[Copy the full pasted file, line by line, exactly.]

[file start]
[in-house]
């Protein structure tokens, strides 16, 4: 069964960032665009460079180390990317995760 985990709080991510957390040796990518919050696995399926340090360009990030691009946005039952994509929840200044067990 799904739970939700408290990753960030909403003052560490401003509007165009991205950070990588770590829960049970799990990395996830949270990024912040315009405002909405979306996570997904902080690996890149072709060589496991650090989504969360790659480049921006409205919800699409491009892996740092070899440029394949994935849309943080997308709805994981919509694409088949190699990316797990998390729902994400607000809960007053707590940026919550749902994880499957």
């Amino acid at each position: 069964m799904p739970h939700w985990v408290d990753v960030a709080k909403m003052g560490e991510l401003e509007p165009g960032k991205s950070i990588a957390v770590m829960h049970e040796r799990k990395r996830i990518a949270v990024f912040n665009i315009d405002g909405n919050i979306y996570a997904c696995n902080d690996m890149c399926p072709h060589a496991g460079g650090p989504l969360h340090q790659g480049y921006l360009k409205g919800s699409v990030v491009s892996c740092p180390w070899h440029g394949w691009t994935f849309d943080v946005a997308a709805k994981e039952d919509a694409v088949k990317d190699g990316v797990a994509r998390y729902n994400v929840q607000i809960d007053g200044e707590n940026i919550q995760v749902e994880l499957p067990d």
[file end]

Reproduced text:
[in-house]
């Protein structure tokens, strides 16, 4: 069964960032665009460079180390990317995760 985990709080991510957390040796990518919050696995399926340090360009990030691009946005039952994509929840200044067990 799904739970939700408290990753960030909403003052560490401003509007165009991205950070990588770590829960049970799990990395996830949270990024912040315009405002909405979306996570997904902080690996890149072709060589496991650090989504969360790659480049921006409205919800699409491009892996740092070899440029394949994935849309943080997308709805994981919509694409088949190699990316797990998390729902994400607000809960007053707590940026919550749902994880499957």
């Amino acid at each position: 069964m799904p739970h939700w985990v408290d990753v960030a709080k909403m003052g560490e991510l401003e509007p165009g960032k991205s950070i990588a957390v770590m829960h049970e040796r799990k990395r996830i990518a949270v990024f912040n665009i315009d405002g909405n919050i979306y996570a997904c696995n902080d690996m890149c399926p072709h060589a496991g460079g650090p989504l969360h340090q790659g480049y921006l360009k409205g919800s699409v990030v491009s892996c740092p180390w070899h440029g394949w691009t994935f849309d943080v946005a997308a709805k994981e039952d919509a694409v088949k990317d190699g990316v797990a994509r998390y729902n994400v929840q607000i809960d007053g200044e707590n940026i919550q995760v749902e994880l499957p067990d």